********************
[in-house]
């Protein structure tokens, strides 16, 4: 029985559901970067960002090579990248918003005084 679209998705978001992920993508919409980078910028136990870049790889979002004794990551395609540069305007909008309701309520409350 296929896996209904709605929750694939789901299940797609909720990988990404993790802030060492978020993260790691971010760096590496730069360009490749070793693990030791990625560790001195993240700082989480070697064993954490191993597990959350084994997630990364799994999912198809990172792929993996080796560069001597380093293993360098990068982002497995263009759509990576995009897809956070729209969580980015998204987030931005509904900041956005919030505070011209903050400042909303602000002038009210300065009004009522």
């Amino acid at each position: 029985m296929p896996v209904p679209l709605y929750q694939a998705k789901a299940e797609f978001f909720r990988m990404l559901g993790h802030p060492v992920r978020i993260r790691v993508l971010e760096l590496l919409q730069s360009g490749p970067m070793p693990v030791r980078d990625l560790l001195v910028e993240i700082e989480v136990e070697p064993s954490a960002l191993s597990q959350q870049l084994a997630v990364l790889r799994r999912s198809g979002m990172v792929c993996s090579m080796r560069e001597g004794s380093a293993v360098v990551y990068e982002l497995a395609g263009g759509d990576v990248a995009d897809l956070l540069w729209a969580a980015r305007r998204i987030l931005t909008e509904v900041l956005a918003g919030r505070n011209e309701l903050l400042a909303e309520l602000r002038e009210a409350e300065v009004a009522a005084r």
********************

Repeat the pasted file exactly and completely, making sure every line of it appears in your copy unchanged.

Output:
[in-house]
């Protein structure tokens, strides 16, 4: 029985559901970067960002090579990248918003005084 679209998705978001992920993508919409980078910028136990870049790889979002004794990551395609540069305007909008309701309520409350 296929896996209904709605929750694939789901299940797609909720990988990404993790802030060492978020993260790691971010760096590496730069360009490749070793693990030791990625560790001195993240700082989480070697064993954490191993597990959350084994997630990364799994999912198809990172792929993996080796560069001597380093293993360098990068982002497995263009759509990576995009897809956070729209969580980015998204987030931005509904900041956005919030505070011209903050400042909303602000002038009210300065009004009522």
């Amino acid at each position: 029985m296929p896996v209904p679209l709605y929750q694939a998705k789901a299940e797609f978001f909720r990988m990404l559901g993790h802030p060492v992920r978020i993260r790691v993508l971010e760096l590496l919409q730069s360009g490749p970067m070793p693990v030791r980078d990625l560790l001195v910028e993240i700082e989480v136990e070697p064993s954490a960002l191993s597990q959350q870049l084994a997630v990364l790889r799994r999912s198809g979002m990172v792929c993996s090579m080796r560069e001597g004794s380093a293993v360098v990551y990068e982002l497995a395609g263009g759509d990576v990248a995009d897809l956070l540069w729209a969580a980015r305007r998204i987030l931005t909008e509904v900041l956005a918003g919030r505070n011209e309701l903050l400042a909303e309520l602000r002038e009210a409350e300065v009004a009522a005084r």